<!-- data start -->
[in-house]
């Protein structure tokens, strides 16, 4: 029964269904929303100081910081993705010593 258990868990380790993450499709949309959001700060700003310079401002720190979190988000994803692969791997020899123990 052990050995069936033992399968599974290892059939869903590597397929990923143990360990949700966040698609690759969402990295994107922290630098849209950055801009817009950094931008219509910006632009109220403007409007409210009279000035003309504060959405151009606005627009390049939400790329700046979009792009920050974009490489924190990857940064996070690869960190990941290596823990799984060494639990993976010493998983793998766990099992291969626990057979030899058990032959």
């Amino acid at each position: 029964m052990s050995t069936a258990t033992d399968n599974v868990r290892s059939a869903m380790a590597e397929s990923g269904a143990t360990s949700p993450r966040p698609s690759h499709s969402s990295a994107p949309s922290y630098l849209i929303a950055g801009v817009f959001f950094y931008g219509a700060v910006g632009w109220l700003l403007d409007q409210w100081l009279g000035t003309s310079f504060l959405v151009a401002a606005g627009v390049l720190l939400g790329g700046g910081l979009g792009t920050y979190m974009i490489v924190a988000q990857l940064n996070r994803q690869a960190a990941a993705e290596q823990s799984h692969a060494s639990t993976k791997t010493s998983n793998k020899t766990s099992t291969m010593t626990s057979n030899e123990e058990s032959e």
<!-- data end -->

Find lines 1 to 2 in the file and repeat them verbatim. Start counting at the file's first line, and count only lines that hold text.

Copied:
[in-house]
């Protein structure tokens, strides 16, 4: 029964269904929303100081910081993705010593 258990868990380790993450499709949309959001700060700003310079401002720190979190988000994803692969791997020899123990 052990050995069936033992399968599974290892059939869903590597397929990923143990360990949700966040698609690759969402990295994107922290630098849209950055801009817009950094931008219509910006632009109220403007409007409210009279000035003309504060959405151009606005627009390049939400790329700046979009792009920050974009490489924190990857940064996070690869960190990941290596823990799984060494639990993976010493998983793998766990099992291969626990057979030899058990032959």